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I have compared gcc assembler output of

do{ 

//some code 

}while(0);

with

do{

//some code

 break; 
}while(1);

The output is equal, with or without optimization but..

It's always that way?

No experiment can prove theories, they can only show they are wrong

And because (I hope) programming is not an experimental science, and results can be predicted (at least simple things) I want to be sure next time I reeplace a break;}while(1); for the clearer (and less risky) while(0);

Thank you for reading

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14  
Why are you putting code into a while loop that doesn't loop? –  jjnguy Jun 11 '10 at 14:50
3  
The logic may be that under certain conditions a "continue" will be called, looping again. –  sunside Jun 11 '10 at 14:53
2  
It is a replacement for using goto's: break on exit-conditions. When refactoring, it pays to use extra functions instead and return when needed. –  stefaanv Jun 11 '10 at 14:56
3  
Then, if continue is called in the loop, the behavior will be different. (@Markus, @jmucchiello) –  jjnguy Jun 11 '10 at 15:00
4  
do { } while (0) is a common idiom for writing Macros. It produces more compile errors than the alternatives, when used improperly... as for the while (1) with break... I have no idea why that would be useful. –  Stephen Jun 11 '10 at 15:00

6 Answers 6

up vote 17 down vote accepted

There is a slight difference:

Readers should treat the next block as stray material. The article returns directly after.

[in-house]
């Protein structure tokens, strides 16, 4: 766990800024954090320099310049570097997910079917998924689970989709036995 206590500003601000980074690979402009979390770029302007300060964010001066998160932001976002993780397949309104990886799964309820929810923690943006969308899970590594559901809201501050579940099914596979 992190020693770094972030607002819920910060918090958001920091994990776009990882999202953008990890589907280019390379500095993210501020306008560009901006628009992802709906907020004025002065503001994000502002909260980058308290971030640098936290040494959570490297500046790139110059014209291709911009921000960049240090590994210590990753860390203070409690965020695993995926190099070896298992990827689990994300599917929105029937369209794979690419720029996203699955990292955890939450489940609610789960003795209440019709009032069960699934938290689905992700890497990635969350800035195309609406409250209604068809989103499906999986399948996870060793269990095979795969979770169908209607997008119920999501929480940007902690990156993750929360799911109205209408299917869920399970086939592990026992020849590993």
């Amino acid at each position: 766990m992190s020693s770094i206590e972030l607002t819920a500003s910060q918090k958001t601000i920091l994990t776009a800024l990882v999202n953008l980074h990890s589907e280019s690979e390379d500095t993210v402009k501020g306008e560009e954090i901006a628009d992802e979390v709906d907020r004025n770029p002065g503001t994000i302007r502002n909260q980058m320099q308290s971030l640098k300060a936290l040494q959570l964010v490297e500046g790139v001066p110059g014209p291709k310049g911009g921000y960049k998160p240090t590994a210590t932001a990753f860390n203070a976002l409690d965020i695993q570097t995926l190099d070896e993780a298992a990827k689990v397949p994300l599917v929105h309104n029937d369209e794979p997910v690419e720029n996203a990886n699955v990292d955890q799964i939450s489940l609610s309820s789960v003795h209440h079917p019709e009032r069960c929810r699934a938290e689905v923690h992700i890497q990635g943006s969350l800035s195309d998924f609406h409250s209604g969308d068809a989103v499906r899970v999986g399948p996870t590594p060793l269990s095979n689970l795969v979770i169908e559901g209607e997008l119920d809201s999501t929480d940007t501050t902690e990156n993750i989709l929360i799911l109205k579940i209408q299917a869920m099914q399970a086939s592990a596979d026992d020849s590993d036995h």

do {
  // code
  if ( condition )
    continue;
  // code
  break;
} while(1);

Will restart the loop when condition is true, whereas in the } while(0); version, the continue will be equivalent to break.

If no continue is present, then they should produce exactly the same code.

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1  
Maybe they won't produce the same code, but they should do about the same thing. –  zneak Jun 11 '10 at 15:07
2  
This answer is correct. –  jjnguy Jun 11 '10 at 15:08
1  
Yes this answer is correct –  Hernán Eche Jun 11 '10 at 15:19
    
can be always changed into something like: do { /*code*/ } while(condition); /*code*/ at least, that specific example –  ShinTakezou Jun 11 '10 at 15:45
    
@ShinTakezou Yes; the only practical reason might to use multiple conditions, and/or interlaced breaks. –  Gianni Jun 11 '10 at 16:39

The forms are not equivalent. This is an infinite loop:

do {
    continue;
    break;
} while (1);

This isn't:

do {
    continue;
} while (0);
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Edit: Upon reading various comments on the matter, I will admit that this answer is wrong. Sorry.

Instead of:

do{ 

//some code 

}while(0);

or:

do{

//some code

 break; 
}while(1);

I would just use:

//some code

I'm not 100% sure if you can do this in c++, but if you want to limit the scope of variables, and that is why you are doing this, just use curly braces by themselves:

{

 // Some Code

}
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What if you want to break or continue? –  jmucchiello Jun 11 '10 at 14:58
6  
@jmucchiello: Use a goto. No seriously. Using a fake loop so that you can disguise a goto as some other word is more evil than using goto in the first place. (IMHO) –  Charles Bailey Jun 11 '10 at 15:00
1